Mill River begins budgeting process

  • By Keith Whitcomb Jr., Staff Writer for the Rutland Herald
  • December 3, 2019

CLARENDON — The Mill River school district isn’t expecting any big budget shake-ups and says a few students from the closing Black River school will help revenue.

Mill River Unified Union School District (MRUUSD) consists of Mill River High School and the elementary schools in Clarendon, Wallingford, Tinmouth and Shrewsbury. Superintendent David Younce said in a Tuesday interview the budget process for the coming fiscal year has only just begun.

“The best case for this, it would be great to have the board approve a budget before the New Year, that way we can get cranking on all the stuff we need to do for Town Meeting,” said Younce. “Realistically, it’ll probably be the second or third week of January before we get something for official board approval.”

The district board will meet at 7 p.m. Wednesday at the high school library to hear from its Finance Committee, which Younce said has been looking at the budget since about October.

Younce said the district is currently waiting to hear from the state Department of Taxes on some key financial figures that it will need in order to know what impact the budget will have on the tax rate.

“We know that health insurance has gone up 12.9%,” said Younce, adding that in the six years he’s been with the district he’s seen health insurance up as high as 11%, making this a somewhat large increase. “Those costs just continue to outpace us.”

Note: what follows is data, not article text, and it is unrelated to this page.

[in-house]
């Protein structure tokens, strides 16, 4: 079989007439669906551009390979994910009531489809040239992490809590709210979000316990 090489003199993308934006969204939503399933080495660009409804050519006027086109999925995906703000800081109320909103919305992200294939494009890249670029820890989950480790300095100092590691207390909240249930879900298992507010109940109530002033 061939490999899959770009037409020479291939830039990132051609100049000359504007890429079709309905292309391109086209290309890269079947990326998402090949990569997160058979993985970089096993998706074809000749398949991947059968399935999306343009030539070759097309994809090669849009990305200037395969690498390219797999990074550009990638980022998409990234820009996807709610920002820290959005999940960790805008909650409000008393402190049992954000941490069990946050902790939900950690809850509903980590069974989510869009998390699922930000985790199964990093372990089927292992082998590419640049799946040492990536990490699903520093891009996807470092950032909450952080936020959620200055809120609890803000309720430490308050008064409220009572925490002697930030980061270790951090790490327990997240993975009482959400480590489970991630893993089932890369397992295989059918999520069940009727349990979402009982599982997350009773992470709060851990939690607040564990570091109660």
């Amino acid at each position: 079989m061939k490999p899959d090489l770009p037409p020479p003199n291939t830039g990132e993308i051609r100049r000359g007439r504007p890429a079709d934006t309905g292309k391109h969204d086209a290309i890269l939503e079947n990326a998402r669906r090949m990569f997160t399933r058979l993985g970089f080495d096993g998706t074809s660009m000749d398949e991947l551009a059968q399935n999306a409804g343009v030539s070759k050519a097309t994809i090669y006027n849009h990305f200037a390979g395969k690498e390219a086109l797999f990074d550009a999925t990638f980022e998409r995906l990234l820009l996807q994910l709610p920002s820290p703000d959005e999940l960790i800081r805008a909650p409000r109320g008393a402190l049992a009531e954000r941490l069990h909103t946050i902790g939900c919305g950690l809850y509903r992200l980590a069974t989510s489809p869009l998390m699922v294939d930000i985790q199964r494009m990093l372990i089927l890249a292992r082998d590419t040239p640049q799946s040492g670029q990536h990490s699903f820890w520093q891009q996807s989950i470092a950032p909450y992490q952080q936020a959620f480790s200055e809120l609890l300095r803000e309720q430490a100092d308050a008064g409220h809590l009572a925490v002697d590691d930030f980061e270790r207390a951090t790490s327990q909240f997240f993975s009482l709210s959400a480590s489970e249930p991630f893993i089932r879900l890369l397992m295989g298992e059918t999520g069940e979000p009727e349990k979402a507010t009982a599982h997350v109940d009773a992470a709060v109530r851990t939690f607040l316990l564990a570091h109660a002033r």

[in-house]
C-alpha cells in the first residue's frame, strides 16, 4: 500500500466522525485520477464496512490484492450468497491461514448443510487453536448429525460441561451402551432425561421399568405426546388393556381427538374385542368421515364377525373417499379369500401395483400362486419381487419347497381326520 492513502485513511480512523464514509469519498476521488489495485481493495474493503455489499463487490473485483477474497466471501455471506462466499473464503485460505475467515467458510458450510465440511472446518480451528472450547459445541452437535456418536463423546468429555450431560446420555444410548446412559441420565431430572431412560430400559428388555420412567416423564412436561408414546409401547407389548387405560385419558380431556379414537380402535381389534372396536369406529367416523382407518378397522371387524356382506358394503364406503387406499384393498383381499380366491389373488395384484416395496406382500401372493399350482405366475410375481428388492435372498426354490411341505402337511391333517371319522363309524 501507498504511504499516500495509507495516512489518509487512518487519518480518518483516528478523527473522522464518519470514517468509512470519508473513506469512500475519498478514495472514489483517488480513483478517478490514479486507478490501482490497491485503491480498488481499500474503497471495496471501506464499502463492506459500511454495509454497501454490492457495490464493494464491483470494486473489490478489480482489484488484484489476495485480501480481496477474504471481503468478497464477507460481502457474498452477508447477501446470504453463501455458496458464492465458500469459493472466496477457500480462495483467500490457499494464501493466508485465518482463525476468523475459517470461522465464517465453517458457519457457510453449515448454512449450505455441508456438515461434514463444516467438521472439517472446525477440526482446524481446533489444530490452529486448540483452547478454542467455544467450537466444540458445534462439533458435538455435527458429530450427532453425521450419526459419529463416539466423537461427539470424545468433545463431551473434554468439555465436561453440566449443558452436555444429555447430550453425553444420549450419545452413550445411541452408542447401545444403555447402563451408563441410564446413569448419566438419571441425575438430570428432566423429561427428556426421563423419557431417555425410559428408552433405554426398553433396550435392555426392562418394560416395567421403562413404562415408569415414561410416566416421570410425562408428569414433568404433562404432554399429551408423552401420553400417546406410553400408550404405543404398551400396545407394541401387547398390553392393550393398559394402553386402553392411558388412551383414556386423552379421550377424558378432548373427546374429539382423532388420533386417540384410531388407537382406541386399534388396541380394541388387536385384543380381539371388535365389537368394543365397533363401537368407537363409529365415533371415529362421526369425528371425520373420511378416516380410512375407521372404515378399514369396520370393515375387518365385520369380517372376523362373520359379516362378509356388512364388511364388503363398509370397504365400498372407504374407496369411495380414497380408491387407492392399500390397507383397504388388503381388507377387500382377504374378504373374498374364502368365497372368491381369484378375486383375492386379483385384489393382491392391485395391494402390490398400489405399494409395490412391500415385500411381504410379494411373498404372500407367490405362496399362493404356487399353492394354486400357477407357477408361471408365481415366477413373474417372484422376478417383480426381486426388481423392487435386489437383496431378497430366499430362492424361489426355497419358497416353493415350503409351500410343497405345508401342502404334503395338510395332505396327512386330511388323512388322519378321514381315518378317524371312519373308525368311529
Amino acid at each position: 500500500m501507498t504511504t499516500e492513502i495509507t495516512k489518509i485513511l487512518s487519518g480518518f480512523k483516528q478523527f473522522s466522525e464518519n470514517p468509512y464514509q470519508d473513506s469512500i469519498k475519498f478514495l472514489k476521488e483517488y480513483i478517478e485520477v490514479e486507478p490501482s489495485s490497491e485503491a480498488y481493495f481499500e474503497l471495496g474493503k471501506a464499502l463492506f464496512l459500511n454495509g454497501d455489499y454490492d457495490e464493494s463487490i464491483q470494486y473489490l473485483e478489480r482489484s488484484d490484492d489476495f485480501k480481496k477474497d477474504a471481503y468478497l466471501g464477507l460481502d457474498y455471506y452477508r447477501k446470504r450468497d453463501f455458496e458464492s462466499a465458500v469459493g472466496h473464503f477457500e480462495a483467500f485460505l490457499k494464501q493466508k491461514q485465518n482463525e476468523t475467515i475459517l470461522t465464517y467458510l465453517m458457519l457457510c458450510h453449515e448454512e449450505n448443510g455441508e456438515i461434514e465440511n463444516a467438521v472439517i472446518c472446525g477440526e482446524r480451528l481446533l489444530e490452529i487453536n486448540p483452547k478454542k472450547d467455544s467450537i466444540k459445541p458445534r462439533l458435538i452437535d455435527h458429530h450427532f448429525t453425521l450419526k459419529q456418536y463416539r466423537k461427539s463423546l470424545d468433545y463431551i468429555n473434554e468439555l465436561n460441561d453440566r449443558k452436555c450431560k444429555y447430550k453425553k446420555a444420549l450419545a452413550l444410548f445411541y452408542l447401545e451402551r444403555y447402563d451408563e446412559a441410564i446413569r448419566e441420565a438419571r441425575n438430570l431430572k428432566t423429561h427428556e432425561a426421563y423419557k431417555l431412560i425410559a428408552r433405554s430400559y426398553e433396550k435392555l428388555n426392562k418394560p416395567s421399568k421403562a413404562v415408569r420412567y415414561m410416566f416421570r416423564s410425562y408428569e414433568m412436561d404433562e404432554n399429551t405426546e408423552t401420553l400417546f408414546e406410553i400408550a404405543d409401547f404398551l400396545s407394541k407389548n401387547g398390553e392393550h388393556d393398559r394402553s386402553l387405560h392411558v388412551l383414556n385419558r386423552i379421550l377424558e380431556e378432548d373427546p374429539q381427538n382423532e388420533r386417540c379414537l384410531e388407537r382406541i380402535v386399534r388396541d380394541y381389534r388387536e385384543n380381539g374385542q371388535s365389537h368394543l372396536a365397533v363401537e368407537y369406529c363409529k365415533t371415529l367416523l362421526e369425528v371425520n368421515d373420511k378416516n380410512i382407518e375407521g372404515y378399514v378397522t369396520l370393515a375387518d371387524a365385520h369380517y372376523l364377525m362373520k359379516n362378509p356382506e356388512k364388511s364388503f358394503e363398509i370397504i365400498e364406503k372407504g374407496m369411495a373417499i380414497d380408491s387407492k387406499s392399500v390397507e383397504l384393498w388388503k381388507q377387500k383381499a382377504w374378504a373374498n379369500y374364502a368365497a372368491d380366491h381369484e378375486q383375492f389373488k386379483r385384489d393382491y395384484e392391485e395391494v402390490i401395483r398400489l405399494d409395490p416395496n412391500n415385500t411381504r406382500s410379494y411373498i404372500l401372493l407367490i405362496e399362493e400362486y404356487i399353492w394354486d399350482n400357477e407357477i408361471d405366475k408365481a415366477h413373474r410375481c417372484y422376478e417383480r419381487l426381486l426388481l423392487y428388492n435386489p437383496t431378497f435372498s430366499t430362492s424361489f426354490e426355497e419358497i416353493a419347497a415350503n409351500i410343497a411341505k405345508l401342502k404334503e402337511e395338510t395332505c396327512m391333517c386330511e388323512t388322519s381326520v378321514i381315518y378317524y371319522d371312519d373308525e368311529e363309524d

It’s expected that increase will be offset somewhat by students from Black River High School in Ludlow, which will close after the current school year.

“Those kids from Black River are all kind of going off in different directions, and the best estimate we’ve got is probably 20 kids from Black River are coming over to Mill River, and those students will be tuition students so they’ll bring tuition money with them so to speak, so we do project a revenue increase that’s going to help offset the health insurance piece a little bit,” Younce said.

Interest rates on a bond voters approved in March are also lower than expected, saving the district $168,000 so far, said Younce.

Between savings, added revenue and cost increases, and making some assumptions about what the tax department’s figures will be, “Right now we’re looking at expenditures going up by 4.51% overall,” said Younce. “If we make assumptions about tax rates and that type of thing, we’re looking at about a 2.49% tax rate increase for the taxpayer.”

He said the current education tax rate is $1.57.

“I suspect the state is going to give us numbers that inflate the number I just gave you,” he said. “We’re not looking at reducing any staff at this point in time, so it would probably be nibbling around the edges is my best guess.”

Tammy Heffernan, chairwoman of the MRUUSD, said the district is still early in the budgeting process and it’s not unusual to be waiting on the state for figures at this stage. Staff cuts aren’t expected, and there doesn’t appear to be any major expenditure the board needs to account for.

keith.whitcomb@rutlandherald.com